It’s incredibly easy to blame freeloading users for the woes of the publishing industry. Easy, but fundamentally lazy. This worldview ignores the fact that there are some glaring issues with how online advertising works. My friend and colleague Mihir Patkar wrote an incredible piece on this earlier this week, and I really recommend you check it out. But if you want to read my take on the situation, read on.
But first, let me point out that the irony of a writer complaining about advertising networks isn’t lost on me. It’s a bit like being a truck driver and having an issue with the internal combustion engine. But let’s face it: everyone agrees there’s a huge amount of room for improvement in the online advertising world, and nobody is satisfied with the status quo.
There have been a huge number of really distasteful things done by the major advertising networks that have cost it the trust of users, and of publishers. Last year, I published a piece on Kyle and Stan, which was some particularly pernicious malware that was distributed through erstwhile legitimate advertising networks.
Advertising networks have also been accused of colluding with the NSA in their Prism program, which saw billions of Internet users come under the watchful eye of the American security services. Not to mention their entire current incarnation is based around the surveillance of people’s Internet activity in order to better customize their adverts.
And then, there’s the undeniable fact that many adverts have a real impact on how a website is experienced, and seldom for the better. From slow page load times, to pop-overs, to video adverts; each of these things serve only to annoy and alienate users.
There are a great many reasons to be angry with advertising networks. Trust me, I depend on adverts to put food on the table, and I quite often find myself resenting the fact I’m dependent upon them.
Everyone agrees that online advertising industry is in dire need of reform. But not everyone agrees where that reform should come from.
In many respects, some of that reform is being done by websites who are unhappy at how their users’ experience of their content is so deeply warped by the presence of bad advertising. Sites can vote with their feet, and can choose the kinds of advertising that they display.
You’ll be hard pressed, for example, to find an autoplaying video advert on MakeUseOf. We take a proactive approach to the adverts we display here, and in the two years I’ve worked for this site, I haven’t seen a single advert I thought was deceptive, or sexually inappropriate. If, on the off chance, we did find an unacceptable advert, we immediately will take steps to remove it.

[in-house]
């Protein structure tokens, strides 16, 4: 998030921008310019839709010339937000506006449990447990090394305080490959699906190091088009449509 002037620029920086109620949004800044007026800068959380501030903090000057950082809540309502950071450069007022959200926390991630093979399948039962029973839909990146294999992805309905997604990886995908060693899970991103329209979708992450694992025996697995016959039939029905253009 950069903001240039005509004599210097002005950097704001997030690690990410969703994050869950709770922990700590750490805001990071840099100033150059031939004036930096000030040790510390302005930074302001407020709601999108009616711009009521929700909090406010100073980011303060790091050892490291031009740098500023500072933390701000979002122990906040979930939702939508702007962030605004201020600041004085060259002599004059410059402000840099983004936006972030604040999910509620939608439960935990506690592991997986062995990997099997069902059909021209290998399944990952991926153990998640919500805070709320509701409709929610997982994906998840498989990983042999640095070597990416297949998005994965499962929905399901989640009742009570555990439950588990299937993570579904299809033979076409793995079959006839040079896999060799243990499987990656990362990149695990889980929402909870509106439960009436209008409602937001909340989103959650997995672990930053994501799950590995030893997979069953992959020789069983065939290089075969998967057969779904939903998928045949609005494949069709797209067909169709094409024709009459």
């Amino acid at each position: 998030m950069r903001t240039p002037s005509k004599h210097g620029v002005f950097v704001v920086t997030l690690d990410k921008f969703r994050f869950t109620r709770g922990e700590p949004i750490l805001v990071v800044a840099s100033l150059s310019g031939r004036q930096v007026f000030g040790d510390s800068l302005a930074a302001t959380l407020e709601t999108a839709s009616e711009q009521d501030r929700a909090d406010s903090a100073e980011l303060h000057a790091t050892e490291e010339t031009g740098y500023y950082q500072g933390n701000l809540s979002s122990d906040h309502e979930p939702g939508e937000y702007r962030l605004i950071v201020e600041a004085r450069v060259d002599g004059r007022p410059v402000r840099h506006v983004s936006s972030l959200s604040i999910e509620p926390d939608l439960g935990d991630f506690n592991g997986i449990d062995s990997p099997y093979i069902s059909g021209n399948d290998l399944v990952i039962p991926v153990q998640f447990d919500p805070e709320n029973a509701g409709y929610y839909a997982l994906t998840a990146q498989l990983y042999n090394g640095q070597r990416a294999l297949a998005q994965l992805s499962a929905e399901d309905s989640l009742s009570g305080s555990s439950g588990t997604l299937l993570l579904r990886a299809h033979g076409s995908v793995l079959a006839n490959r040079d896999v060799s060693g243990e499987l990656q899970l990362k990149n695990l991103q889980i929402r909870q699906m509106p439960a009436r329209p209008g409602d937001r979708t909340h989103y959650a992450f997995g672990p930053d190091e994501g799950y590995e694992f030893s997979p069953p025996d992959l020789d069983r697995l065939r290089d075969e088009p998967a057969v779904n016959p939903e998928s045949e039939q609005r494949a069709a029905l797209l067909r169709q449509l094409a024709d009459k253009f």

But ultimately, the biggest change in the advertising industry will come from consumers.
It’s only a matter of time before the camel’s back breaks, and advertising networks will be forced to reform as a result of the overwhelming pressure of people installing AdBlock.
But no matter what you feel about advertising networks, it’s undeniable that content producers are disproportionately affected by the decision not to view adverts. We’re not bad people. We work hard, and we want to produce stuff that people enjoy reading and watching. But we also have to put food on the table.
Can there be a happy compromise? I think so. I think it’s possible for consumers to see good, unobtrusive adverts, without stiffing content producers. But we need to work together. Websites need to act whenever an unacceptable advert runs on their website, and refuse to work with networks that engage in underhand activity. But simultaneously, consumers need to put pressure on companies and advertising networks to respect their privacy, and their user experience.
For the sake of fairness, AdBlock Plus does allow users to permit ‘acceptable’ and ‘unobtrusive’ advertising. This can be activated and deactivated as that user sees fit. However, the cynic in me worries that AdBlock Plus have set themselves up as gatekeepers to websites earning an income. That’s an immense position of power, and one which is troublingly bereft of independent oversight.
Furthermore, my concerns about AdBlock Plus are compounded when you consider that they have an economic incentive to permit some adverts, and block others. In their own FAQ, they answer the question of how they make money with ‘We are being paid by some larger properties that serve non-intrusive advertisements that want to participate in the Acceptable Ads initiative’.
My friend, ScraperWiki CEO Francis Irving, once described the three-way conflict of interests between advertisers, users and content creators as a ‘war’. He might not be wrong. At this point, it’s worth exploring whether there are any viable alternatives to advertising.